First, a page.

The tireless midfielder/emergency right-back came back from Germany with his stock risen – perhaps saying more about the insular nature of the British mainstream press, by 27 he had one four Bundesliga titles and the UEFA Champions League with Bayern Munich – and talk of a move to the Premier League was abound. One talking point that was seemingly forgotten was the issue of the young mans nationality – or to put it more acutely his ‘Englishness’. English fans both at home and within the World Cup stadia had no issue cheering on an England player who happened to be born in Canada and spend from his latter teenage years onward in Germany. It seems that success is the great cleanser which washes away questions over identity.
This rings true of probably the most famous case of “pick n’ mix” national identity – the 1994 Irish World Cup squad. Of the 22 man squad Jack Charlton cobbled together to complete in the USA 15 of those were born outside of the Republic. A master-stoke in administration and creativity the squad did draw cat calls of derision from abroad, mockingly dubbed the ‘England B-team’ by certain outlets. Yet I doubt the Caledonian nature of Ray Houghton’s birth mattered very much to Ireland fans in Giants Stadium NY or those watching around the world when his shot lofted over Gianluca Pagliuca and nestled into the Italian’s net. To the fans of the nation’s football team birth heritage matters as little as club loyalty so long as the performance in the national shirt is acceptable.
Outside of football the same mentality can be seen in other sports. Probably the most iconic image of Britain’s success at the 2012 Olympics is that of Mo Farah as he crosses the line to take the 10,000m gold medal, his face a mixture of disbelief and ecstasy. Was the cacophony of sound within the Olympic stadium as the victorious ‘Mo-bot’ went up on the big screen dulled by the fact Farrah was born in Somalia? I doubt so. Even in track and field ,where the majority of events are individual, it seemingly matter little to those watching where someone was born so much as who they are representing.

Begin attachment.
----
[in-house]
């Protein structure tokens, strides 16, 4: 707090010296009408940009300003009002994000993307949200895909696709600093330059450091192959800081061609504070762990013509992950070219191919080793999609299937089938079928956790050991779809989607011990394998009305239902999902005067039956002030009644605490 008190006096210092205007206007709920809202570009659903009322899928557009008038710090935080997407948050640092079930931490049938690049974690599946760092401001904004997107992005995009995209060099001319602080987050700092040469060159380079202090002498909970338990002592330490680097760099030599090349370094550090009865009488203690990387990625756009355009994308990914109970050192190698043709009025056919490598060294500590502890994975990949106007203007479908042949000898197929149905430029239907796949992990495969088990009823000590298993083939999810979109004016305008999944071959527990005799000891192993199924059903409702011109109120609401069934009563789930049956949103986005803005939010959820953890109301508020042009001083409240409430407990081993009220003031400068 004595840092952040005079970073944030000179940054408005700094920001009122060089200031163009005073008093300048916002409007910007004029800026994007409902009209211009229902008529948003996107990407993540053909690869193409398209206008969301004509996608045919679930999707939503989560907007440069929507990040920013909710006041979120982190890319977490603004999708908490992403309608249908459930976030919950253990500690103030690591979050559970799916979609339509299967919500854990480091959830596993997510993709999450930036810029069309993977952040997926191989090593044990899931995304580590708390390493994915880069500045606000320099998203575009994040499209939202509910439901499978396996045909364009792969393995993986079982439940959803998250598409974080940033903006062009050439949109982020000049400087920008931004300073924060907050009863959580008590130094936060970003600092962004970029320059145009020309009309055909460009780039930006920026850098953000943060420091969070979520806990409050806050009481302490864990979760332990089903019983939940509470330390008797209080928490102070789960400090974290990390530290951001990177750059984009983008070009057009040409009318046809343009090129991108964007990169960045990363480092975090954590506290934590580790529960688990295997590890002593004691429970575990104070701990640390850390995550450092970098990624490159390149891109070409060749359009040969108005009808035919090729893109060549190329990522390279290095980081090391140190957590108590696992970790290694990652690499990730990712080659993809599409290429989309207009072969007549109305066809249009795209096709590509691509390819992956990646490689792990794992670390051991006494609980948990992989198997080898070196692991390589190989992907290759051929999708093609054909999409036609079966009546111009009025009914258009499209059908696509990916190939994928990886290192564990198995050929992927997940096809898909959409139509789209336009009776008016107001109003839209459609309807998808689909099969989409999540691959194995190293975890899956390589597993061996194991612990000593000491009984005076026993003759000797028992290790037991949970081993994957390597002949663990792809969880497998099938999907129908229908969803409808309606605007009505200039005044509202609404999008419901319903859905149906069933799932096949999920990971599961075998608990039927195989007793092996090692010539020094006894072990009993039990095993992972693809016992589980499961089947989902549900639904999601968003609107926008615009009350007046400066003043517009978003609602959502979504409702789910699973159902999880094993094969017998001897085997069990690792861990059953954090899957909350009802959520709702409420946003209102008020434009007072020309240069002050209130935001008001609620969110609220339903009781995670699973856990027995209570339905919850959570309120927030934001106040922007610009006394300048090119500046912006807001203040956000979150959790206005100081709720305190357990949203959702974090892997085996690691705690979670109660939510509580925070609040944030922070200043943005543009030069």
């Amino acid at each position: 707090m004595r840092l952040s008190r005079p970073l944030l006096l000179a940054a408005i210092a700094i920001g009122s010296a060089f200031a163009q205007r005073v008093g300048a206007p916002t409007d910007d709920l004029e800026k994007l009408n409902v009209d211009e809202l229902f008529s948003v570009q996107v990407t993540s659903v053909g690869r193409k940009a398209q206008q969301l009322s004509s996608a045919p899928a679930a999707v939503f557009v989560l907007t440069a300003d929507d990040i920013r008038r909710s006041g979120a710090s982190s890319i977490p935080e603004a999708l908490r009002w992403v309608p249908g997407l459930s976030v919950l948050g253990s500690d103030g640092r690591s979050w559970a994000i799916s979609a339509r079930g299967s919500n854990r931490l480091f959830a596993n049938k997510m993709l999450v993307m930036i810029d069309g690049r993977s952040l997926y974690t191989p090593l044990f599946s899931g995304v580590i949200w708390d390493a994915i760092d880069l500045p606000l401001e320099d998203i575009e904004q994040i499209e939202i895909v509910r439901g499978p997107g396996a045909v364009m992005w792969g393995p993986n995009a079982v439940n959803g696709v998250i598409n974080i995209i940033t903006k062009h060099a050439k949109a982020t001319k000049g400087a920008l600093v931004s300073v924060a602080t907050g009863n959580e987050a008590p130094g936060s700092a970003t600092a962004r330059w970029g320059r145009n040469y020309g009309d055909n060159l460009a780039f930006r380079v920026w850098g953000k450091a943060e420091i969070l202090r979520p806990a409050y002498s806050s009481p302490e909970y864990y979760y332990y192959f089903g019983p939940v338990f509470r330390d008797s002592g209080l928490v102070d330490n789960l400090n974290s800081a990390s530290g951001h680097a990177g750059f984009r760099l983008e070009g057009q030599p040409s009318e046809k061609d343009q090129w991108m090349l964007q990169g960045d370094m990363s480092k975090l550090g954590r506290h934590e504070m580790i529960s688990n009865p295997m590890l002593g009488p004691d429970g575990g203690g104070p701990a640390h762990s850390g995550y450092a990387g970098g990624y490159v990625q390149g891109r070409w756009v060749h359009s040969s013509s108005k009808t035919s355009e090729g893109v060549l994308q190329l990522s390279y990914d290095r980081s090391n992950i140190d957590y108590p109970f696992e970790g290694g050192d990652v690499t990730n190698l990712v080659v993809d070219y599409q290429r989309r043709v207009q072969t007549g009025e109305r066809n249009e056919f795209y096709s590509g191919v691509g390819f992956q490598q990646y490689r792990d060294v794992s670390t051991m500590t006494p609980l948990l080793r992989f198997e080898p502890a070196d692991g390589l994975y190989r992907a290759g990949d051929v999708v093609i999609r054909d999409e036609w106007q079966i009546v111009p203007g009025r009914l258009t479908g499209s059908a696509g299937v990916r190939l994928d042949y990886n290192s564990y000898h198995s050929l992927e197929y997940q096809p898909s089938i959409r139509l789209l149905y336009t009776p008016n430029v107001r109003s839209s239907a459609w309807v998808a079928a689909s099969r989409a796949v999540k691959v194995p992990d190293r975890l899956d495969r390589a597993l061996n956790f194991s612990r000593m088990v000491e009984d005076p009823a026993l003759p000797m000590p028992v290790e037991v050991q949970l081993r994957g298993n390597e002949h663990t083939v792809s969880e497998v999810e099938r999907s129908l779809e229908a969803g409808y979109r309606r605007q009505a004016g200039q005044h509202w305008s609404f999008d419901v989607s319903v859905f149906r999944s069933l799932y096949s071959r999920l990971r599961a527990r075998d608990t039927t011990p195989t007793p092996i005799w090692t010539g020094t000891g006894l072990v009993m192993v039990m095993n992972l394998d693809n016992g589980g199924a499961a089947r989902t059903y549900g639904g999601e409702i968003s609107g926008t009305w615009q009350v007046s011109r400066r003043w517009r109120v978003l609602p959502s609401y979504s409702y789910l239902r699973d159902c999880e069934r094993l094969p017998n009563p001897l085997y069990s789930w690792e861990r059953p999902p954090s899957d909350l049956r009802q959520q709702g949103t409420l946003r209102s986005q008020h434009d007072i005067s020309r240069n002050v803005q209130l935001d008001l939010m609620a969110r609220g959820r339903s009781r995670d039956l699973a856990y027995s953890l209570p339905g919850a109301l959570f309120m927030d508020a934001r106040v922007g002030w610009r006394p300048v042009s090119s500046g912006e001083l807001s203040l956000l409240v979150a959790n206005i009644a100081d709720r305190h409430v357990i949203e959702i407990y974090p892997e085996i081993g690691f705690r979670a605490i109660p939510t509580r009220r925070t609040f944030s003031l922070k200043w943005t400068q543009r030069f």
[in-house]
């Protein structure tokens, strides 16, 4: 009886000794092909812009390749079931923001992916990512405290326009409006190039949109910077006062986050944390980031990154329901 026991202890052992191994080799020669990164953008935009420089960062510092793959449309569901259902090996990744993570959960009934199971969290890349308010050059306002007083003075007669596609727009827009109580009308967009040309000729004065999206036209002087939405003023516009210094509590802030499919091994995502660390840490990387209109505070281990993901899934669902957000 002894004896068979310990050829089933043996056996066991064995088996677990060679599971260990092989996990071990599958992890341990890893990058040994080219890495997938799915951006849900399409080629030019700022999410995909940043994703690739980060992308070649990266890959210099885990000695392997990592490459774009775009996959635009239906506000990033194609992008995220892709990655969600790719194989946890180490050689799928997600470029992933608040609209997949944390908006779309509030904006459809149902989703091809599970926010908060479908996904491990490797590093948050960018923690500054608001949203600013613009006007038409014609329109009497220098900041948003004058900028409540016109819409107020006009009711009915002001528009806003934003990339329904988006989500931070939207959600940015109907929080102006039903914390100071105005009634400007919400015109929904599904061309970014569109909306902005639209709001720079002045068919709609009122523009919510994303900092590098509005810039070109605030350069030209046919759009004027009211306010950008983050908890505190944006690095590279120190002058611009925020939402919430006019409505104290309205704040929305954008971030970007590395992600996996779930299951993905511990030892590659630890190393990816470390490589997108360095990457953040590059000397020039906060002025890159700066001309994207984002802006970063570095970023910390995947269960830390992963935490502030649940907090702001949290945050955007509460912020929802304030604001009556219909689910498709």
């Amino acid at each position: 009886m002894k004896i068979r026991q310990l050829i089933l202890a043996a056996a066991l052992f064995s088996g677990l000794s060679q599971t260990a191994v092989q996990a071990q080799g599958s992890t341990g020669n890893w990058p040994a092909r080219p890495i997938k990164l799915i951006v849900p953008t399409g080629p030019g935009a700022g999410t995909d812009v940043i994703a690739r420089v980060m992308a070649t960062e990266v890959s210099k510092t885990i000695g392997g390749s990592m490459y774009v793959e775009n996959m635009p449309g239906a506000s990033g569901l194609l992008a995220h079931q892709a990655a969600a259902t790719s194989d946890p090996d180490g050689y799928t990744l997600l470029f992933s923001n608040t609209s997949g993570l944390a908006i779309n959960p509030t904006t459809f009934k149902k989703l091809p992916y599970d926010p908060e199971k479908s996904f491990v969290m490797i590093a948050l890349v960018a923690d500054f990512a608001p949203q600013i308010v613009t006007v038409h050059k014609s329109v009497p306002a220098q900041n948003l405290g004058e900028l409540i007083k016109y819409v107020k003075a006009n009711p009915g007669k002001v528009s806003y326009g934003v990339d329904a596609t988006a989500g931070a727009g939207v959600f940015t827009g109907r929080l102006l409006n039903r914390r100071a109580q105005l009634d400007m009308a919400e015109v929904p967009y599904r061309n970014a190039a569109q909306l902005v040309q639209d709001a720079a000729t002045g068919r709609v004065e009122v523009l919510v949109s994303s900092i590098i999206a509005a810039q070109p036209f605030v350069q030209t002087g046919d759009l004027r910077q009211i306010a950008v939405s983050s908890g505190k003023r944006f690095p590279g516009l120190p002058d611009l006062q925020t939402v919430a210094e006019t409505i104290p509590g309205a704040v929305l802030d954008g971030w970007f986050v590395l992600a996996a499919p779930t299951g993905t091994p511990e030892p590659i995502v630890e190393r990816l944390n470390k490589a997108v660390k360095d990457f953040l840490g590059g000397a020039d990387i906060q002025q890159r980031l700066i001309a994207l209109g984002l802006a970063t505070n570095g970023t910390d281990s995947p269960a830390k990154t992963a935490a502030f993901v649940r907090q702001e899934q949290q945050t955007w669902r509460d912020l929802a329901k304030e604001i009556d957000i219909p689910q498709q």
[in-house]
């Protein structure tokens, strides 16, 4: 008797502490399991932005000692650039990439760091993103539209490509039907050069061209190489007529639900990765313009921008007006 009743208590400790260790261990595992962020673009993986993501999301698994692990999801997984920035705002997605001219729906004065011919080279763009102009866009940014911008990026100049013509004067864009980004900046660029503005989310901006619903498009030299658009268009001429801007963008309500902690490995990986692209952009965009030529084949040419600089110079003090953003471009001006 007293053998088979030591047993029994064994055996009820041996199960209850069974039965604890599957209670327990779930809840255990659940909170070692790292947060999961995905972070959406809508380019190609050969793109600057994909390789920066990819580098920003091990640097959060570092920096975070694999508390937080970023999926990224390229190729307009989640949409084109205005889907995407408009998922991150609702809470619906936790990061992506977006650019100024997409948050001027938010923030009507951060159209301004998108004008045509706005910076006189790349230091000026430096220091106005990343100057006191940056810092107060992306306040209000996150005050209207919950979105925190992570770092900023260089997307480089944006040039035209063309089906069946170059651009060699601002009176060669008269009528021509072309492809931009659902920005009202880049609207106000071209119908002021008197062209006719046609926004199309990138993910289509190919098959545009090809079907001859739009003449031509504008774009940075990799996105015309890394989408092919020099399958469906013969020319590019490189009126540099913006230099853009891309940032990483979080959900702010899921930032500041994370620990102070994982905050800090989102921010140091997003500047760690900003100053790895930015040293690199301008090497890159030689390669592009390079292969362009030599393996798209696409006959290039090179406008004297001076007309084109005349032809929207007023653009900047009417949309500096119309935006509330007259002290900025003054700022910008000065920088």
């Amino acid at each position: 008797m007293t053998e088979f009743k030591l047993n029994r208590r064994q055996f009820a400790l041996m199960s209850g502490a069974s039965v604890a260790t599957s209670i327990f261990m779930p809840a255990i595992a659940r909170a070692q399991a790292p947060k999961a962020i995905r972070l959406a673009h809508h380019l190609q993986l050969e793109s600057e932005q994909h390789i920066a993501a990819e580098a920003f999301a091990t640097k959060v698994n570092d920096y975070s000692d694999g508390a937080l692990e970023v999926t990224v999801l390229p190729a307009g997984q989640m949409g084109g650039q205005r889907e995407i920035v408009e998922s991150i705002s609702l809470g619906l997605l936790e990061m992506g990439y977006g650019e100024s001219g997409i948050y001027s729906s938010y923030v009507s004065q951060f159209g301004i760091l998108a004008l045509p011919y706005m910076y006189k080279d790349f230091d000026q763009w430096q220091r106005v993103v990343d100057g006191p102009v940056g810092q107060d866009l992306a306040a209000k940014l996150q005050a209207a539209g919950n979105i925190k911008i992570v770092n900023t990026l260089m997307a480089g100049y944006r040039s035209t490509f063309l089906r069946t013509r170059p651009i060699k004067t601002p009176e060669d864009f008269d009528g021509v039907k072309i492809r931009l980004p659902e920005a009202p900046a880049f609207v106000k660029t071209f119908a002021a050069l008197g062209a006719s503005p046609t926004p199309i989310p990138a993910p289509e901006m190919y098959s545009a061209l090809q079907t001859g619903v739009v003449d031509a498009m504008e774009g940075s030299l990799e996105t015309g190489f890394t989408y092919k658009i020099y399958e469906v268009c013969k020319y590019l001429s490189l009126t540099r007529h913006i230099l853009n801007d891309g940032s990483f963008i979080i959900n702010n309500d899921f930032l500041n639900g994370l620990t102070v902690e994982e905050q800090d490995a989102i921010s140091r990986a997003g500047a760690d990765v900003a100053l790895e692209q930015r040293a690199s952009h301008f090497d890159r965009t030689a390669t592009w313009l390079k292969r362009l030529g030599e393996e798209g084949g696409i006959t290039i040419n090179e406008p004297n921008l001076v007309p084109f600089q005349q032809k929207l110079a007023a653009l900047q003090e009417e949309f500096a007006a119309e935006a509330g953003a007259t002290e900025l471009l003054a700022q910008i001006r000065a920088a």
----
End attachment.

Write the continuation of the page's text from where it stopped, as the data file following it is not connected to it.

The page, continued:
Footballers, current or retired, are not known for their way with words; this is not their fault they are ,at the end of the day, athletes not academics. So one must not express too much shock when a footballer’s ill thought out views on a subject they are not well versed in create controversy. Jack Wilshere’s may have been heartfelt – I’m in no doubt he believes that he knows with full certainty what being English entails. But that does not mean he is right. A look at the current England U-21 squad contains three players – Raheem Sterling, Wilfred Zaha and Saido Berahino – who were not born in England. To my mind this does not make them illegitimate or less worthy of donning the England shirt. If anything in my opinion it makes them more legitimate – they have chosen to represent England rather than have it decided for them by the genetic lottery.
Jack Wilshere would do well to read into the history of the country the espouses love for so much. It is not so much the ‘Bulldog’ nation as the ‘mongrel’ nation – a country built on immigration and multi-culturalism. If English football were to embrace that further perhaps the national team could move on from the ‘bulldog spirit’ to a winning mentality.